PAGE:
2. If it were not for people like you, Bob Weeks, the public would never know (certainly not from the Wichita Eagle!) the facts on how they are being robbed of their taxes and how their businesses are being killed by unfair competition supported by croney capitalism, and more importantly OUR OWN TAX DOLLARS. THANK YOU
    Lynn

  3. This is absolutely outrageous….that the City Council would even consider such a proposal. It certainly puts other developers at a tremendous disadvantage. Many of Wichita’s respected developers no longer develop in Wichita because of the costs…costs they absorb as a result of the “deals” made behind closed doors by a council hell bent on spending other people’s money.
    Obviously, Marriott is not willing to build unless all these subsidies are in place as the ROI risk is too great……..that should be the first red flag.
    Is the Hyatt at capacity? What’s the ROI there?
    This Council should be flogged for their lack of fiscal responsibility and sound business judgment. All we have running this city are a bunch of rah rah cheerleaders with skirts too easily raised!

  4. How have you concluded there’s a $2.5 million cash contribution to this project? That amount will be paid through transient guest tax revenue. So a portion of the funds that the hotel generates will be used to repay the bonds over 20 years. How is that a cash contribution?

  5. My goodness these are all the same points I have brought up over and over. Why didn’t they do a benefit analysis on the impact of OLD TOWN on local restaurants and bars. This is a triple “bail out” this will create sales tax revenue to pay for star bonds, property taxes to save the TIF district, and may even save the City from the embarrassment of the Water Walk failure. Like Bob says this definitely breaks new ground. There are so many subsidies and tax abatements in this deal they can’t even use them all,(IRB prop tax abatements) because they run over each other.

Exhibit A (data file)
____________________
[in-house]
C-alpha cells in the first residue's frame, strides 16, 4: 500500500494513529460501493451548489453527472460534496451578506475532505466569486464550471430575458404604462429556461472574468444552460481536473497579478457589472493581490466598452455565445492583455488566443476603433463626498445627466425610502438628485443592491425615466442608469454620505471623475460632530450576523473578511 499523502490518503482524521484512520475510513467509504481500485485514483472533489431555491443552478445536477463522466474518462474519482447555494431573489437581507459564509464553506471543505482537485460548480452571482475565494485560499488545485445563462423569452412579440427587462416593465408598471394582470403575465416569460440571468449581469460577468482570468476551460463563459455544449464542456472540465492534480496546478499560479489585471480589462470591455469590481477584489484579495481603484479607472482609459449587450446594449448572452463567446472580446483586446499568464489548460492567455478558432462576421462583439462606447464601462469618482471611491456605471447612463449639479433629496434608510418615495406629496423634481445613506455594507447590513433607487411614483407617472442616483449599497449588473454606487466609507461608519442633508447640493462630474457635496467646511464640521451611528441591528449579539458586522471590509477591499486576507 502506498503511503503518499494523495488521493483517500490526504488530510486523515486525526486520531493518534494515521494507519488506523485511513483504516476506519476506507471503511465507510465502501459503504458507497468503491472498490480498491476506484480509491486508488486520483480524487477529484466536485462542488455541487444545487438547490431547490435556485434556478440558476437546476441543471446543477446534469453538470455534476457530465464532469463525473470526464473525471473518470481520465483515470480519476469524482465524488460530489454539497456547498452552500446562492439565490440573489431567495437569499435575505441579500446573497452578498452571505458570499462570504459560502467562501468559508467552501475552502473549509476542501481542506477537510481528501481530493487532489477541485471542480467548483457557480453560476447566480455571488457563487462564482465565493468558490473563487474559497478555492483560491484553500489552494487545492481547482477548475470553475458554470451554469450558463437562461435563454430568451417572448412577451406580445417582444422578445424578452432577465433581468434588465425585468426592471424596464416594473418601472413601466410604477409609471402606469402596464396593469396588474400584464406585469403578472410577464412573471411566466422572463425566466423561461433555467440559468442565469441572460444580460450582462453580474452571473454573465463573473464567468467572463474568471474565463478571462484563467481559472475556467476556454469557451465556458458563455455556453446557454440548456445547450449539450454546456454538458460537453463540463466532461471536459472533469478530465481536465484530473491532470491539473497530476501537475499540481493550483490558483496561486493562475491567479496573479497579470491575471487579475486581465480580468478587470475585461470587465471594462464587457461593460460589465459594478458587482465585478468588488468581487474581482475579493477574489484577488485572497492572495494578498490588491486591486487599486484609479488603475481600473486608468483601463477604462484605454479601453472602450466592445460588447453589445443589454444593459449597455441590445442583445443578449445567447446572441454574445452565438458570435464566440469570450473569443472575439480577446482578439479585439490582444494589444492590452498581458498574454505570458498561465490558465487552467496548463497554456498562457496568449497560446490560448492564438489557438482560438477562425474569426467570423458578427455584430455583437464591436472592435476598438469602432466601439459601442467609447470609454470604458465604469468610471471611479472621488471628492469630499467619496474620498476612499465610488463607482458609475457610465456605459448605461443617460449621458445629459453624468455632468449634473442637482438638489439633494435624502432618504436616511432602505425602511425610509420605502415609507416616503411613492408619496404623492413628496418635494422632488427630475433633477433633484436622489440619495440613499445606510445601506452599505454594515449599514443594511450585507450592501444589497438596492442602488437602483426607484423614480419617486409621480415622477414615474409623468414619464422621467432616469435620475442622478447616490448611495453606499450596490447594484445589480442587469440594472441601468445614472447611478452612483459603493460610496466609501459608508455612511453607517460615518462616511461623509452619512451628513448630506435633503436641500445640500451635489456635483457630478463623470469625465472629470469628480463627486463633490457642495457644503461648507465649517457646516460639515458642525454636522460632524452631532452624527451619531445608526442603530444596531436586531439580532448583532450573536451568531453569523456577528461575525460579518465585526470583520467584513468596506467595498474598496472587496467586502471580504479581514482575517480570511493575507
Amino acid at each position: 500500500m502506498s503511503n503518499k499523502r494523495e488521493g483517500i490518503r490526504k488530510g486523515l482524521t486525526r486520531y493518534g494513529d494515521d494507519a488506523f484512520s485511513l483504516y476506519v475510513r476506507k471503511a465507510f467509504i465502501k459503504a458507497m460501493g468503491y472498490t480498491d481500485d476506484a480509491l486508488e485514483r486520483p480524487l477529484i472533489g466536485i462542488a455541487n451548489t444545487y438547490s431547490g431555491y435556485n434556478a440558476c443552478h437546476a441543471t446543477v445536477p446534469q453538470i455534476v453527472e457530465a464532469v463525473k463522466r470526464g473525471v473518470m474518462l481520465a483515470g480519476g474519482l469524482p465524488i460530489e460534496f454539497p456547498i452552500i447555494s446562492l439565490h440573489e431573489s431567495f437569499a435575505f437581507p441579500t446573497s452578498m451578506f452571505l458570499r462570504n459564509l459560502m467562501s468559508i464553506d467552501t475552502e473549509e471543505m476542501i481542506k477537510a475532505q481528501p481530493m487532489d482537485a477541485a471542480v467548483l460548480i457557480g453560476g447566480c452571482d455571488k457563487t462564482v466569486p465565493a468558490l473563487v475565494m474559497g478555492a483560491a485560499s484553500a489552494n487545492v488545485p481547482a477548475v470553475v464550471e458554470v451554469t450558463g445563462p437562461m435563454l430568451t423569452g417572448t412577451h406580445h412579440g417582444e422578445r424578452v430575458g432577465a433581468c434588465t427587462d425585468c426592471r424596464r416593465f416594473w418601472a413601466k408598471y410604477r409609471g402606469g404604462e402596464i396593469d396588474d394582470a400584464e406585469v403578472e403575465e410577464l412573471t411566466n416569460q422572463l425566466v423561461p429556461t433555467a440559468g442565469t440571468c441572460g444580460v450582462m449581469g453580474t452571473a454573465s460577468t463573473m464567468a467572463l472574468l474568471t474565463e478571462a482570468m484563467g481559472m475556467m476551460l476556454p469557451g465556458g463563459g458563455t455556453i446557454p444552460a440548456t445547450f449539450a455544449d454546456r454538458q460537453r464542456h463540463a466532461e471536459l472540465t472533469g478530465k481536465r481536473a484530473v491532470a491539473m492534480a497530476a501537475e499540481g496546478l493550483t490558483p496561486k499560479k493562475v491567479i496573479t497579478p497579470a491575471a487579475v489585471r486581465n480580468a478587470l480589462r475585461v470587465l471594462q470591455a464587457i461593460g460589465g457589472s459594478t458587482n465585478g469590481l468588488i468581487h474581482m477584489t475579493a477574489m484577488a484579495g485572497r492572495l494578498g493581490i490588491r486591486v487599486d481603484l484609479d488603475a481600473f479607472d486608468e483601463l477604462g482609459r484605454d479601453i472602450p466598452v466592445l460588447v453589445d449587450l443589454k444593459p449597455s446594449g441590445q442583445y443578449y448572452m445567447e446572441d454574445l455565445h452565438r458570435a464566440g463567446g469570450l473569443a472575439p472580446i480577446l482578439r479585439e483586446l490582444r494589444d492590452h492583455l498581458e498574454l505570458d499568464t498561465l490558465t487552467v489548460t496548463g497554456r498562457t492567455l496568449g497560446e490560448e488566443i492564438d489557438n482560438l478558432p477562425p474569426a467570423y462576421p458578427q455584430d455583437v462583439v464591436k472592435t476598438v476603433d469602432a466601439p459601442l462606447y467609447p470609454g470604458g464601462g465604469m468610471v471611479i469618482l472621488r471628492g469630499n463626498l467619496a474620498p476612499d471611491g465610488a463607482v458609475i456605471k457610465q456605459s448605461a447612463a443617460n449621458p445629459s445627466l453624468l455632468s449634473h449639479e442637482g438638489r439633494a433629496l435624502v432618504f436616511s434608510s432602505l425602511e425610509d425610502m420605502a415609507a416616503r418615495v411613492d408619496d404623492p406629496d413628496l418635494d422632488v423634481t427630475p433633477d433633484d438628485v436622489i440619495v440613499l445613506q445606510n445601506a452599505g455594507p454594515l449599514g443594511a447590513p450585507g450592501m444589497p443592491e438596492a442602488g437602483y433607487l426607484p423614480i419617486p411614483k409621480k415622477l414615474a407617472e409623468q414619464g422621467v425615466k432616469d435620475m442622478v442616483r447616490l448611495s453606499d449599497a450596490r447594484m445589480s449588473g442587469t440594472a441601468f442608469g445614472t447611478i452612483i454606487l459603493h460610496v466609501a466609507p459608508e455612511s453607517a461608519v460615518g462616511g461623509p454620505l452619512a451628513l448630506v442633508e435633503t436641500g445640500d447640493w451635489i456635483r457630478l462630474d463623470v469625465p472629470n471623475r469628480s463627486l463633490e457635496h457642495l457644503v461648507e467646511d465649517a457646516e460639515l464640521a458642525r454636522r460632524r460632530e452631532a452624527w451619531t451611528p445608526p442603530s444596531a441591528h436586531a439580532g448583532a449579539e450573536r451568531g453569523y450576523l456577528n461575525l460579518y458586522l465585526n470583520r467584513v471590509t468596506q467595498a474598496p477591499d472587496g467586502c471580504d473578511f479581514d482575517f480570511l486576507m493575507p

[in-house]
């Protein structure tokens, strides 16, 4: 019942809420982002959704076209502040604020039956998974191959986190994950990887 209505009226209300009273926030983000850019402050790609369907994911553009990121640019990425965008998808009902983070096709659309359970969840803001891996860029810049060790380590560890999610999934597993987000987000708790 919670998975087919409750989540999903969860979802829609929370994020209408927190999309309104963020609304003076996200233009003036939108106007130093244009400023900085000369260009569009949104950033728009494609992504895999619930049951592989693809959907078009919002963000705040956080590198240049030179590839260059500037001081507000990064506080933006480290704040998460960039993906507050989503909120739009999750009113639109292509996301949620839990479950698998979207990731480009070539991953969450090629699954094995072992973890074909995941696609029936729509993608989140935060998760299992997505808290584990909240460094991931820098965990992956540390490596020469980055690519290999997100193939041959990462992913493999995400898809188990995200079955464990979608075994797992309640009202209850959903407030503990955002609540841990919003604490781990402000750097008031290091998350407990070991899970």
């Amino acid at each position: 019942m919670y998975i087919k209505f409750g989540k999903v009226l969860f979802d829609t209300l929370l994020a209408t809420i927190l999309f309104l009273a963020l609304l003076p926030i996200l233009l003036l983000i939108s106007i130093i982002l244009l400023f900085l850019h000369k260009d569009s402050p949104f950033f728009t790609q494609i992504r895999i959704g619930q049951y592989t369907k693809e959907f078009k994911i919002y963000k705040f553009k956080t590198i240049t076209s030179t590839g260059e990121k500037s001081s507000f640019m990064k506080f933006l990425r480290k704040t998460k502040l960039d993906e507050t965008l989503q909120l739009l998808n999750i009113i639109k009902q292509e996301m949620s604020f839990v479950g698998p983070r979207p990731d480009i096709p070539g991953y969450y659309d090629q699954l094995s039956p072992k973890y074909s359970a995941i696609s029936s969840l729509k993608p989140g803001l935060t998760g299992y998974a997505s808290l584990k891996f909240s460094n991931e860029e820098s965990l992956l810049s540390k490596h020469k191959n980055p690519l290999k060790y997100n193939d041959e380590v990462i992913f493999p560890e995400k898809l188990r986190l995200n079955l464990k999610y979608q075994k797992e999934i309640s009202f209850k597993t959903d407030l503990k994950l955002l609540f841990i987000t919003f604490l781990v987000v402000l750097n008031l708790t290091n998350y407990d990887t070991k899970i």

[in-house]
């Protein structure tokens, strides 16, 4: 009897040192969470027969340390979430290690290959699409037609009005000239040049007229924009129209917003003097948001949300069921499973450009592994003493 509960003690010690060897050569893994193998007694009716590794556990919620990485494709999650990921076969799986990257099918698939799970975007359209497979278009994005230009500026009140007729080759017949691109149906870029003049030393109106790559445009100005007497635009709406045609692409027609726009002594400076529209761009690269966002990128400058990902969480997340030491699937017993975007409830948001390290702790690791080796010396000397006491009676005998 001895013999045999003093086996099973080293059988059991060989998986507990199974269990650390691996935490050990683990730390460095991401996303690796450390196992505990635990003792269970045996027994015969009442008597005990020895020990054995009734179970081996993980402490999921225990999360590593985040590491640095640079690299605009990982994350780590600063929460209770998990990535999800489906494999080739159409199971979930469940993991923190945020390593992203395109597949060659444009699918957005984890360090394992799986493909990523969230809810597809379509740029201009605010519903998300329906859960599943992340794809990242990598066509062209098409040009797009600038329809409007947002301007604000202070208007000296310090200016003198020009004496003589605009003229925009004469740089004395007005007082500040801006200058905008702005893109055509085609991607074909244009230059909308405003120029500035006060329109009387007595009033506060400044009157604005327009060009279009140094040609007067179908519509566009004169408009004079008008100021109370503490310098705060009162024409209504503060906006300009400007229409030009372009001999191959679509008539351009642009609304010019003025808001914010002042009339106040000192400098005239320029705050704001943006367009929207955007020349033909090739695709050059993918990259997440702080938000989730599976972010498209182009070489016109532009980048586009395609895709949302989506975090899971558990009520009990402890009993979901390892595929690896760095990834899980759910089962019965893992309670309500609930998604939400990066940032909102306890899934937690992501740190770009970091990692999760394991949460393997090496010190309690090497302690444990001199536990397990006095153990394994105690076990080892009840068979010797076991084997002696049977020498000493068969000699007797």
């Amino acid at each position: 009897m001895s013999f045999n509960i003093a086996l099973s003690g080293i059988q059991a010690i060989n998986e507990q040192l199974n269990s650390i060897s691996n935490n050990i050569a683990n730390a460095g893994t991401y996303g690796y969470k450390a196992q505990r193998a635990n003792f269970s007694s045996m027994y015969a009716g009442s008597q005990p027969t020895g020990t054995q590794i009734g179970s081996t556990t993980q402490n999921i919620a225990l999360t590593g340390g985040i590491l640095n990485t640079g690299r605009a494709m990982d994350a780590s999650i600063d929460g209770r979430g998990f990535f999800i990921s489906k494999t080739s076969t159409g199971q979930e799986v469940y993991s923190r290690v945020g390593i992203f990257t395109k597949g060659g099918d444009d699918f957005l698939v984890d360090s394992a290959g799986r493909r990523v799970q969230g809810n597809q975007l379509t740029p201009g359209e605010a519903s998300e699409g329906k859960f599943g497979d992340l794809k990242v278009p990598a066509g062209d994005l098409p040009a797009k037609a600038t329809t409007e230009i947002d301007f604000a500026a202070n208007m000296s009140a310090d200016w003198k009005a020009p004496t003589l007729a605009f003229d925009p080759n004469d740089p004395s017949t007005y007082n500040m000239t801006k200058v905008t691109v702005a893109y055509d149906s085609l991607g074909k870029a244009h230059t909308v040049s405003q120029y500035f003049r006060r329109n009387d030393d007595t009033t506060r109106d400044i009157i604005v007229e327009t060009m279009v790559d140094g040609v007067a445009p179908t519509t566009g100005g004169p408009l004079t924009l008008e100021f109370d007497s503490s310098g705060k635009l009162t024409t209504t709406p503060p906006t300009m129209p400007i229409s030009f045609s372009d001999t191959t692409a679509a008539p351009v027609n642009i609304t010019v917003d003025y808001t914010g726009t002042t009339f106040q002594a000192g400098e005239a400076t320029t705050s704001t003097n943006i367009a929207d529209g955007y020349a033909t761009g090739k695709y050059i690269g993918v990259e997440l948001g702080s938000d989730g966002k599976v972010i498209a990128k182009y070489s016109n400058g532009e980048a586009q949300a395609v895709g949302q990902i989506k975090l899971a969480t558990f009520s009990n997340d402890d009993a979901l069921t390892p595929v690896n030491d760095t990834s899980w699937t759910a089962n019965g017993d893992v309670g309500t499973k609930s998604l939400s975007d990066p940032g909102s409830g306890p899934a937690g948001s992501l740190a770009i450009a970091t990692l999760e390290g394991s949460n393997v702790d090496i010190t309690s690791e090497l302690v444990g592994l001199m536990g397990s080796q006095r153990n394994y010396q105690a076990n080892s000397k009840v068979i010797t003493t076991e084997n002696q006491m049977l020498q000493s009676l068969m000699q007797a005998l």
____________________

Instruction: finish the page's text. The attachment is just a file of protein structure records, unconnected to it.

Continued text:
6. I would very much like to see the City build another ‘Hyatt’ or other right by the new Arena, same deal etc for the City, having enjoyed a great meal downtown @ Bel Ami on Saturday evening prior to attending the Paisley concert that was now drawing to a close my mind was set at, ‘would it not be just great to walk out of the Arena and straight into a Hyatt, Hilton, Intercontinental Flag Ship Hotel’, a few drinks in the Bar then head up to a luxury room, hmm, I woke up and entered the frigid evening and walked to my FREE parking spot 2 blocks away @ the Bel Ami.
    Come on Wichita, lets get into overdrive on progressive.

    I know Im right as you can do the same in every other big city in America… why not here?